To celebrate the 20th anniversary of the first discovery of exoplanets - planets around other sun-like stars - the Carnegie Institution for Science and the NASA Exoplanet Exploration Program are hosting a special program, highlighting prominent scientists connected to the discovery and our understanding of exoplanets.
Dr. Natalie Batalha is a research astronomer in the Space Sciences Division of NASA Ames Research Center and the Kepler Mission Scientist. Dr. Batalha started her career as a stellar spectroscopist studying young, sun-like stars. She holds a bachelor degree in physics from the University of California, Berkeley, a doctorate in astrophysics from UC Santa Cruz, and completed a post-doctoral fellowship in Rio de Janeiro, Brazil. Inspired by the growing number of exoplanet discoveries she joined the team led by William Borucki at NASA's Ames Research Center, Moffett Field, Calif., working on transit photometry -- an emerging technology for finding exoplanets.
Dr. Batalha has been involved with the Kepler Mission since the proposal stage, and as one of the original Co-Investigators was responsible for the selection of the more than 150,000 stars the spacecraft monitors. She works closely with team members at Ames to identify viable planet candidates from Kepler photometry. She led the analysis that yielded the discovery in 2011 of Kepler-10b - the first confirmed rocky planet outside our solar system.
Her contributions to the Kepler team efforts are central to the Kepler discoveries that humans, prior, have left to the imagination and the realms of science fiction.
Alan Boss is an astrophysicist and a research scientist at the Carnegie Institution of Washington and a member of its Department of Terrestrial Magnetism, where he does research on planetary and stellar formation.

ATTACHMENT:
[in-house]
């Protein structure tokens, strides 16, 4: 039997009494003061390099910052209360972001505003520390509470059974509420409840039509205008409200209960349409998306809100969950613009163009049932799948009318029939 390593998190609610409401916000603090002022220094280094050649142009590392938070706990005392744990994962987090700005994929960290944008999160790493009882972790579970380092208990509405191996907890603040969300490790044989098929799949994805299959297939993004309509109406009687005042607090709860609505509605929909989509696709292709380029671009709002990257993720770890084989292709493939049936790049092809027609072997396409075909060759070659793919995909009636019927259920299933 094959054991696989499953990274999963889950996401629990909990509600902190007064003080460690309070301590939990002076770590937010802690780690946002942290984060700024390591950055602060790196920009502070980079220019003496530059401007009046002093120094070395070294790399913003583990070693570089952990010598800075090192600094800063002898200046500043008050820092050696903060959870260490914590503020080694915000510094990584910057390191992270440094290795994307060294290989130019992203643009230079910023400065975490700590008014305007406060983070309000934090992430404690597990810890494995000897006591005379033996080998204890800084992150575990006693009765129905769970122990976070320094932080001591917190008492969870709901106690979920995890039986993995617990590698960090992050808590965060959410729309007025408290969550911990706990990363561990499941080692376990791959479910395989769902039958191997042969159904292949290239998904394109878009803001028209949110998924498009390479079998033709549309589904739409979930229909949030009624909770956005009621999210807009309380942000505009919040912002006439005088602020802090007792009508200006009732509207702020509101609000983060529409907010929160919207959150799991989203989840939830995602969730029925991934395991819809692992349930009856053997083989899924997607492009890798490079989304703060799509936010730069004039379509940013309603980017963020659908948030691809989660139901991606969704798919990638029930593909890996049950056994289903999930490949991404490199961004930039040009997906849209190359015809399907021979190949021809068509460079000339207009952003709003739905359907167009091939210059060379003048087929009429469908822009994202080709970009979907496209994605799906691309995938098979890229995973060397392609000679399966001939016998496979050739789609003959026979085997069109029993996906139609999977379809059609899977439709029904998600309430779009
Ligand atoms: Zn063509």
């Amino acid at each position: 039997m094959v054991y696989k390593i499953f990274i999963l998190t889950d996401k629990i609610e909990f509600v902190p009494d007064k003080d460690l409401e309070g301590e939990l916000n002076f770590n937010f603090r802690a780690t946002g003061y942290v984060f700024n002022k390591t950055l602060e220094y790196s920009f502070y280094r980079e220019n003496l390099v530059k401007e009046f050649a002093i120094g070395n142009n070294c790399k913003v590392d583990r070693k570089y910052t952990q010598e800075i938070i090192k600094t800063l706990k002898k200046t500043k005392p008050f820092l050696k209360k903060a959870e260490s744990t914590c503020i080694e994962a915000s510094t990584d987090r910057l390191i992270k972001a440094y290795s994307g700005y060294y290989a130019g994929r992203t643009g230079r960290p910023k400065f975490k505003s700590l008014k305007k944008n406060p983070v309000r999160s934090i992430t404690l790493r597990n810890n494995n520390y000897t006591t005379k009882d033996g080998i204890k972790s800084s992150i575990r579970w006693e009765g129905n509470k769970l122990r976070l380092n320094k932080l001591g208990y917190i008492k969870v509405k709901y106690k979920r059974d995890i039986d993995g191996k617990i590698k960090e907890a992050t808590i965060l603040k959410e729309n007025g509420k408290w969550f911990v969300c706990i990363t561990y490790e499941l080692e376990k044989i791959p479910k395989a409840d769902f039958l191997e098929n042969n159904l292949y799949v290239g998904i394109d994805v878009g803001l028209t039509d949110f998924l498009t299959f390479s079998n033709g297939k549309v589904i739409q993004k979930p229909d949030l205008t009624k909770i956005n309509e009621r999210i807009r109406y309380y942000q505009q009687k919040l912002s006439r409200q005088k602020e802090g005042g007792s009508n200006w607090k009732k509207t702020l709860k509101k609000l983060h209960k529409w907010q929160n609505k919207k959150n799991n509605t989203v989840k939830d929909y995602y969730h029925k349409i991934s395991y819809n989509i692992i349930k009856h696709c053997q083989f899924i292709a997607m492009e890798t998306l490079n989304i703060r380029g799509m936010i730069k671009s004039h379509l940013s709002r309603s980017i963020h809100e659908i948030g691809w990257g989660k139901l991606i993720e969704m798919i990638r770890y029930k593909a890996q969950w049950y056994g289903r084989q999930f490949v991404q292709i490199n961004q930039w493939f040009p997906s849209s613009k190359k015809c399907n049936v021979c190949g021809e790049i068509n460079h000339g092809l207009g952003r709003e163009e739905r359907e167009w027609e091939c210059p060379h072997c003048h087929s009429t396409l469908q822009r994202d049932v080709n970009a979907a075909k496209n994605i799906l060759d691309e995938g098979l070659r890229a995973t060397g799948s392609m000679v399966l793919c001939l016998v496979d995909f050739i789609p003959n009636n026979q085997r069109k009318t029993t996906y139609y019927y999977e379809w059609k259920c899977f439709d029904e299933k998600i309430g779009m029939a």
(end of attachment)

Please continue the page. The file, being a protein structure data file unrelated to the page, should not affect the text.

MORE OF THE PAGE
He is also a member of the Science Working Group for NASA's Kepler Mission to determine the frequency of Earth-like planets in the Milky Way Galaxy and serves on the Kepler Science council, the group that will oversee Kepler's planet discoveries. One of the world's leading authorities on the formation of stars and planets, he has been elected a Fellow of the American Geophysical Union, the American Association for the Advancement of Science, and the American Academy of Arts & Sciences.
UC Berkeley's Center for Integrative Planetary Science's professor Geoff Marcy writes, "Rarely is the history of science so accurately told as in this lively and authoritative book. Alan Boss offers insights about our terrestrial origins, our extraterrestrial brethren, and our destiny in the Galaxy, placing our Earth in the cosmic context for the first time."
R. Paul Butler
Dr. R. Paul Butler of the Carnegie Institution of Washington in Washington, D.C., Department of Terrestrial Magnetism, and his colleagues are pioneers in the search for extrasolar planets. Butler, and his associate Dr. Geoffrey Marcy, developed the most sensitive and widely used planet-detection technique and have discovered most of the known planets, including the first multiple-planet system, the only planet thus far found to transit a host star and two sub-Saturn mass planets.
Butler was born in San Diego, California. He earned a bachelor's degree in physics and chemistry as well as a master's in physics from San Francisco State University. He received a doctorate in astronomy at the University of Maryland in 1993. In 2001, Butler was awarded the prestigious Henry Draper Medal from the National Academy of Sciences. Other recent honors include being named an American Astronomical Society Centennial Lecturer in 2000 and receiving the inaugural University of Maryland College of Physical Sciences Distinguished Alumnus Award in 2001.
Butler served as a research scientist at San Francisco State University and a visiting research fellow at the University of California, Berkeley, from 1993 to 1997. From 1997 through 1999 he was a staff astronomer at the Anglo-Australian Observatory in Australia, where he initiated the Anglo-Australian Planet Search. Butler's current work focuses on improving the sensitivity of the precision velocity planet search technique to detect smaller-mass and more-distant planets, and on expanding the ongoing planet survey to all 2,000 nearby Sun-like stars out to 150 light-years.